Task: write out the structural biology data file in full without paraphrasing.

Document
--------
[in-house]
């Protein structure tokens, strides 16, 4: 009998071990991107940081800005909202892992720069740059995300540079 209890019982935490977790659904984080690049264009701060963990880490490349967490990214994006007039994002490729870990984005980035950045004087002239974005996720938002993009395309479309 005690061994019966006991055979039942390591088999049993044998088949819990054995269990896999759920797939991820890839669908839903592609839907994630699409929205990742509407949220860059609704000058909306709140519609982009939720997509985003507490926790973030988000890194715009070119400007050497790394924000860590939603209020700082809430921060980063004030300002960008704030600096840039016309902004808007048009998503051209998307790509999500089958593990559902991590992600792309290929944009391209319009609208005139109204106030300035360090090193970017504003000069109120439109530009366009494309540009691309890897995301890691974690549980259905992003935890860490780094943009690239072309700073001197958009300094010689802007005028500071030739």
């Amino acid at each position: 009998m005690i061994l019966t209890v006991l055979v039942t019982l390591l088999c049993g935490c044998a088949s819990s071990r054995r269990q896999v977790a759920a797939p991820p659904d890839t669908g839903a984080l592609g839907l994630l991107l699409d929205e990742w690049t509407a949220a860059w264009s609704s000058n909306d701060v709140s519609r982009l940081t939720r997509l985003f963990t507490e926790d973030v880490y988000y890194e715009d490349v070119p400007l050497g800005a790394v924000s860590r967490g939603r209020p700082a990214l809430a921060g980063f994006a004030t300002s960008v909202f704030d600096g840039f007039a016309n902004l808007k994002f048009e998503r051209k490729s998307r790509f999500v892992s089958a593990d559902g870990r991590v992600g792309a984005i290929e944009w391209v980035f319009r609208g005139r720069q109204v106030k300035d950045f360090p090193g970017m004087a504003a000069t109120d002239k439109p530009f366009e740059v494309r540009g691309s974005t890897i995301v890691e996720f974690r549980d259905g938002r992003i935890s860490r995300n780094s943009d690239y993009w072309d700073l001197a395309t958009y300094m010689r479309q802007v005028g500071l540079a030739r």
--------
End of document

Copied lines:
[in-house]
């Protein structure tokens, strides 16, 4: 009998071990991107940081800005909202892992720069740059995300540079 209890019982935490977790659904984080690049264009701060963990880490490349967490990214994006007039994002490729870990984005980035950045004087002239974005996720938002993009395309479309 005690061994019966006991055979039942390591088999049993044998088949819990054995269990896999759920797939991820890839669908839903592609839907994630699409929205990742509407949220860059609704000058909306709140519609982009939720997509985003507490926790973030988000890194715009070119400007050497790394924000860590939603209020700082809430921060980063004030300002960008704030600096840039016309902004808007048009998503051209998307790509999500089958593990559902991590992600792309290929944009391209319009609208005139109204106030300035360090090193970017504003000069109120439109530009366009494309540009691309890897995301890691974690549980259905992003935890860490780094943009690239072309700073001197958009300094010689802007005028500071030739």
């Amino acid at each position: 009998m005690i061994l019966t209890v006991l055979v039942t019982l390591l088999c049993g935490c044998a088949s819990s071990r054995r269990q896999v977790a759920a797939p991820p659904d890839t669908g839903a984080l592609g839907l994630l991107l699409d929205e990742w690049t509407a949220a860059w264009s609704s000058n909306d701060v709140s519609r982009l940081t939720r997509l985003f963990t507490e926790d973030v880490y988000y890194e715009d490349v070119p400007l050497g800005a790394v924000s860590r967490g939603r209020p700082a990214l809430a921060g980063f994006a004030t300002s960008v909202f704030d600096g840039f007039a016309n902004l808007k994002f048009e998503r051209k490729s998307r790509f999500v892992s089958a593990d559902g870990r991590v992600g792309a984005i290929e944009w391209v980035f319009r609208g005139r720069q109204v106030k300035d950045f360090p090193g970017m004087a504003a000069t109120d002239k439109p530009f366009e740059v494309r540009g691309s974005t890897i995301v890691e996720f974690r549980d259905g938002r992003i935890s860490r995300n780094s943009d690239y993009w072309d700073l001197a395309t958009y300094m010689r479309q802007v005028g500071l540079a030739r």